# Operator-precedence calculator in C

Recently, I've been wanting to do some larger C projects than I'm used to, since I really like the language. So, as a first step, I decided to implement a nice calculator. My end goal is implementing continued-fraction arithmetic, since I've never really seen that used anywhere before, but currently, it just does int operations - and I thought it'd be nice to know what I can do better before I actually do more.

The interface is pretty simple: You type in expressions to calculate, and it prints the result, like so (user input is indented)

   1 + 1
2
114 - 10 + (_2 ** 3 + 1) * 5
69
* 42
2898
:binary
101101010010
:exit


So far, it supports plus, minus, times, divide and remainder (same symbols as in C), powers with **, negation with _, as well as parentheses.
Additionally, you can use the previous result by leaving out a number at the start of a line, and display it in binary or hex using a command starting with :.

#include <stdio.h>
#include <stdbool.h>
#include <string.h>

#define MAX_LINE_LENGTH 256
#define EVAL_STACK_SIZE 256

typedef enum {
RES_GOOD,
RES_ERROR,
RES_EXIT
} EvalRes;

typedef struct {
enum {
PLUS = 0, MINUS = 1,
MULT = 2, DIV = 3, MOD = 4,
EXP = 5,
NEG = 6,
INT = 7,
OPEN = 8, CLOSE = 9,
END = 10,
NONE = 11
} type;
union {
int num;
};
} Token;
#ifdef DEBUG
char *TOKEN_NAMES[] = {"PLUS", "MINUS", "MULT", "DIV", "MOD", "EXP", "NEG", "INT", "OPEN", "CLOSE", "END", "::"};
#endif
//                    +  -  *  /  % **  _
int precedence[] =   {0, 0, 1, 1, 1, 2, 3};
bool right_assoc[] = {0, 0, 0, 0, 0, 1, 0};
bool is_op(Token t) {
return t.type < INT;
}

char get(char **s) {
return **s;
}

char next(char **s) {
return **s ? *(*s)++ : 0;
}

void unget(char **s) {
(*s)--;
}

bool is_blank(char c) {
return c == ' ' || c == '\t' || c == '\n' || c == '\r';
}

// return next token, advance *line until position directly after
Token next_token(char **line) {
while(is_blank(get(line)))
next(line);

Token token;

char c = next(line);
if(c == '+') token = (Token) {PLUS};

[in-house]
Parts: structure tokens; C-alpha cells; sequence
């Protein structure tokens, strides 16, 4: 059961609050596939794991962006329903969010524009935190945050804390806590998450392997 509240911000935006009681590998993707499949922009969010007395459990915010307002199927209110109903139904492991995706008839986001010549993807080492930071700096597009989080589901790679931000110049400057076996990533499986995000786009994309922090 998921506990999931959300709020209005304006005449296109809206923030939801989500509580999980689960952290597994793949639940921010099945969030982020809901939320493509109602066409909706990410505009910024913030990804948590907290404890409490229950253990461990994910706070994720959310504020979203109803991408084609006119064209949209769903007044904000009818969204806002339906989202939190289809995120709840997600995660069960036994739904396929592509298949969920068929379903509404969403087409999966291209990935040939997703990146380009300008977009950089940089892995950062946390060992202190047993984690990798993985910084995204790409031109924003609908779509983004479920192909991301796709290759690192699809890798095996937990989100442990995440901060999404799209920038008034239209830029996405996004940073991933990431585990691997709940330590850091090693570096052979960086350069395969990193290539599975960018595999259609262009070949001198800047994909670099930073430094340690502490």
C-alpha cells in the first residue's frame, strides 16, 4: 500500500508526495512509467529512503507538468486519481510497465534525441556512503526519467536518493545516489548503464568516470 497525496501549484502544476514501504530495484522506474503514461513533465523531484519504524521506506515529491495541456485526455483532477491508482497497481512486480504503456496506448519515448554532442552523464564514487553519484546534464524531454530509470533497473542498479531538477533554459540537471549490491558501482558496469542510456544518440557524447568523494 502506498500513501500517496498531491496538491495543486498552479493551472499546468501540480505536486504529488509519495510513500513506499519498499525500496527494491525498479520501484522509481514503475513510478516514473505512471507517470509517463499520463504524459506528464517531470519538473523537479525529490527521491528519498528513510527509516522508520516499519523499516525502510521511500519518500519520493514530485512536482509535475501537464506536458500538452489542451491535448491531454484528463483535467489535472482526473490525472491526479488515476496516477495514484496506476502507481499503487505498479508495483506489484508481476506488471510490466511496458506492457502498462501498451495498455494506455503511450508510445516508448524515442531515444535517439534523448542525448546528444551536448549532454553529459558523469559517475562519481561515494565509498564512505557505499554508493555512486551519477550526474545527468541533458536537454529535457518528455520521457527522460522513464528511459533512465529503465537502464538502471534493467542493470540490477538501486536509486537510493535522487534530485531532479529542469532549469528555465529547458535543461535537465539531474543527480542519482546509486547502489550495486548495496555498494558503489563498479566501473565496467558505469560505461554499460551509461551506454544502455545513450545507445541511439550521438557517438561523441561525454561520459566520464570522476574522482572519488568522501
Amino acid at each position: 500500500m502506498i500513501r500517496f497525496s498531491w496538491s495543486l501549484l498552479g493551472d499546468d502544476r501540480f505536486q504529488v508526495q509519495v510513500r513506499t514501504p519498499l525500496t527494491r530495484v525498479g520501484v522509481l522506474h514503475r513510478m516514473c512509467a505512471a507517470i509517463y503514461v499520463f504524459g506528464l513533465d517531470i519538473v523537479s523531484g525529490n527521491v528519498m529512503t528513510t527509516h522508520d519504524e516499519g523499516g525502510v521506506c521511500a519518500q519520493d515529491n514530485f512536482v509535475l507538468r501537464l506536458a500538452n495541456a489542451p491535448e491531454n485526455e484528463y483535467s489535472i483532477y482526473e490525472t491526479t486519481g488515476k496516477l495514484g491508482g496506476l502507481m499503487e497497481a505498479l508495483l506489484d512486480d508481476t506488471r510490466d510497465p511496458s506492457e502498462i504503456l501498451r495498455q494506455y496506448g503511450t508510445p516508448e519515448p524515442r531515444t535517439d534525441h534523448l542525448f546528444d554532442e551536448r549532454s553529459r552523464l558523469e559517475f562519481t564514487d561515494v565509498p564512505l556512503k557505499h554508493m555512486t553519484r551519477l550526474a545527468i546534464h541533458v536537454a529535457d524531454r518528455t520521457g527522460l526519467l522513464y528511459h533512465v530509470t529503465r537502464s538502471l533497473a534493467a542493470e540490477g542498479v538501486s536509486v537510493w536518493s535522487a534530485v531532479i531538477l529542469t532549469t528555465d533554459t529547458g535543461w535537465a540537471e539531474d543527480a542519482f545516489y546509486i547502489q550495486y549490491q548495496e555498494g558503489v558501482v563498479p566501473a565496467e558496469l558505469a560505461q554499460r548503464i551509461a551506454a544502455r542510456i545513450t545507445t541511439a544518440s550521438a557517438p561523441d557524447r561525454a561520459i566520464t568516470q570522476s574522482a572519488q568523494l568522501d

else if(c == '-') token = (Token) {MINUS};
else if(c == '*') {
if(get(line) == '*') {
next(line);
token = (Token) {EXP};
}
else
token = (Token) {MULT};
}
else if(c == '/') token = (Token) {DIV};
else if(c == '%') token = (Token) {MOD};
else if(c == '_') token = (Token) {NEG};
else if(c >= '0' && c <= '9') {
// just return 1 place in line, then parse from there
unget(line);
int num = 0;
while((c = get(line)) >= '0' && c <= '9') {
num = 10 * num + (c - '0');
next(line);
}
token = (Token) {INT, {num}};
}
else if(c == '(') token = (Token) {OPEN};
else if(c == ')') token = (Token) {CLOSE};
else if(!c)
return (Token) {END};
else
return (Token) {NONE};

return token;
}

// push t onto *stack
void push(Token t, Token **stack) {
*(++*stack) = t;
}

// pop token off *stack
Token pull(Token **stack) {
return *((*stack)--);
}

// get depth'th token off *stack; depth=0 is TOS
Token peek(int depth, Token **stack) {
return (*stack)[-depth];
}

#ifdef DEBUG
void print_stack(Token *stack) {
int ix = 0;
while(stack[-ix].type != NONE)
ix++;
for(int i = ix; i >= 0; i--)
printf("%s ", TOKEN_NAMES[stack[-i].type]);
printf("\n");
}
#endif

// signal value; use as base_op in reduce() to reduce all
const int ALL_OP = -111111;

// returns true if reduced successfully, false on error
// this is where the actual computation takes place
bool reduce(Token **stack, int base_op) {
if(peek(0, stack).type != INT)
return false;

int n = pull(stack).num;

while(is_op(peek(0, stack))) {
Token op = pull(stack);
// reduce all with higher precedence
// and ones with same precedence unless right-associative
if(base_op != ALL_OP && (
precedence[op.type] < precedence[base_op]
|| (op.type == base_op && right_assoc[op.type])
)) {
push(op, stack);
break;
}
// evaluate ... _ n
if(op.type == NEG)
n = -n;
// evaluate ... m (op) n
else {
Token t = pull(stack);
if(t.type != INT)
return false;
int m = t.num;
switch(op.type) {
case PLUS: n = m + n; break;
case MINUS: n = m - n; break;
case MULT: n = m * n; break;
case DIV: n = m / n; break;
case MOD: n = m % n; break;
case EXP:
{
int pow = n;
n = 1;
while(pow-- > 0) n *= m;
break;
}
default: return false;
}
}
}